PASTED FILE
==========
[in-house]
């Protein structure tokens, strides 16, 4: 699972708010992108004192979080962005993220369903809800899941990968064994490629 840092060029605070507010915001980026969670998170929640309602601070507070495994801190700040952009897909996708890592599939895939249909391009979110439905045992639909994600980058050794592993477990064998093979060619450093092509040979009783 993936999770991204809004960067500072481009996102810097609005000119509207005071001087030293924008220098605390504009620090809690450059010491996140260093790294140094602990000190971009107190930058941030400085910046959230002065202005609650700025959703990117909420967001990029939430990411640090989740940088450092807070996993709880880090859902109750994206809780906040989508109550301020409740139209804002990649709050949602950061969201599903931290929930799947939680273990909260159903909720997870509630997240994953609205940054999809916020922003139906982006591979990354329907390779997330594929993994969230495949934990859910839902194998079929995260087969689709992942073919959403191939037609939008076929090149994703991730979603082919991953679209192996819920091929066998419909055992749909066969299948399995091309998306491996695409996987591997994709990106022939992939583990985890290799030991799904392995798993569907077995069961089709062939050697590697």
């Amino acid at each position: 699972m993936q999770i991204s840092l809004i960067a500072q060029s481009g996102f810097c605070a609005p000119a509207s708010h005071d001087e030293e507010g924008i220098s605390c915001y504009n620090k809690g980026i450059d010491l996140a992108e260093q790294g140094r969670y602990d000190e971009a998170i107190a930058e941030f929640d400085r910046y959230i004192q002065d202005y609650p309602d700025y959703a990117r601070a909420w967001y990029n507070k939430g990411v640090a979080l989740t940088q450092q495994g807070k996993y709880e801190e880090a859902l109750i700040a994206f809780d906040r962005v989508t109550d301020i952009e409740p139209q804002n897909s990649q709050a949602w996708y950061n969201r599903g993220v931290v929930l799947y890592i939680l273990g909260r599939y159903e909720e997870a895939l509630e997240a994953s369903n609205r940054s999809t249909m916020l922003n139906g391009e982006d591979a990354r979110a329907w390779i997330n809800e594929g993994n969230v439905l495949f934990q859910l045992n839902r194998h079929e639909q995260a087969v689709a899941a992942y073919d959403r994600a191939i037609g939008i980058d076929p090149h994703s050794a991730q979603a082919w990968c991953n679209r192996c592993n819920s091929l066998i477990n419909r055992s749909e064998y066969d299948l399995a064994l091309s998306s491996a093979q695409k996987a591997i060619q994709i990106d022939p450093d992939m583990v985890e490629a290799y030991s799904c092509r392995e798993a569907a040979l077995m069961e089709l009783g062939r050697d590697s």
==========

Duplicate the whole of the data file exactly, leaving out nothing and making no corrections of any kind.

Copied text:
[in-house]
């Protein structure tokens, strides 16, 4: 699972708010992108004192979080962005993220369903809800899941990968064994490629 840092060029605070507010915001980026969670998170929640309602601070507070495994801190700040952009897909996708890592599939895939249909391009979110439905045992639909994600980058050794592993477990064998093979060619450093092509040979009783 993936999770991204809004960067500072481009996102810097609005000119509207005071001087030293924008220098605390504009620090809690450059010491996140260093790294140094602990000190971009107190930058941030400085910046959230002065202005609650700025959703990117909420967001990029939430990411640090989740940088450092807070996993709880880090859902109750994206809780906040989508109550301020409740139209804002990649709050949602950061969201599903931290929930799947939680273990909260159903909720997870509630997240994953609205940054999809916020922003139906982006591979990354329907390779997330594929993994969230495949934990859910839902194998079929995260087969689709992942073919959403191939037609939008076929090149994703991730979603082919991953679209192996819920091929066998419909055992749909066969299948399995091309998306491996695409996987591997994709990106022939992939583990985890290799030991799904392995798993569907077995069961089709062939050697590697």
């Amino acid at each position: 699972m993936q999770i991204s840092l809004i960067a500072q060029s481009g996102f810097c605070a609005p000119a509207s708010h005071d001087e030293e507010g924008i220098s605390c915001y504009n620090k809690g980026i450059d010491l996140a992108e260093q790294g140094r969670y602990d000190e971009a998170i107190a930058e941030f929640d400085r910046y959230i004192q002065d202005y609650p309602d700025y959703a990117r601070a909420w967001y990029n507070k939430g990411v640090a979080l989740t940088q450092q495994g807070k996993y709880e801190e880090a859902l109750i700040a994206f809780d906040r962005v989508t109550d301020i952009e409740p139209q804002n897909s990649q709050a949602w996708y950061n969201r599903g993220v931290v929930l799947y890592i939680l273990g909260r599939y159903e909720e997870a895939l509630e997240a994953s369903n609205r940054s999809t249909m916020l922003n139906g391009e982006d591979a990354r979110a329907w390779i997330n809800e594929g993994n969230v439905l495949f934990q859910l045992n839902r194998h079929e639909q995260a087969v689709a899941a992942y073919d959403r994600a191939i037609g939008i980058d076929p090149h994703s050794a991730q979603a082919w990968c991953n679209r192996c592993n819920s091929l066998i477990n419909r055992s749909e064998y066969d299948l399995a064994l091309s998306s491996a093979q695409k996987a591997i060619q994709i990106d022939p450093d992939m583990v985890e490629a290799y030991s799904c092509r392995e798993a569907a040979l077995m069961e089709l009783g062939r050697d590697s």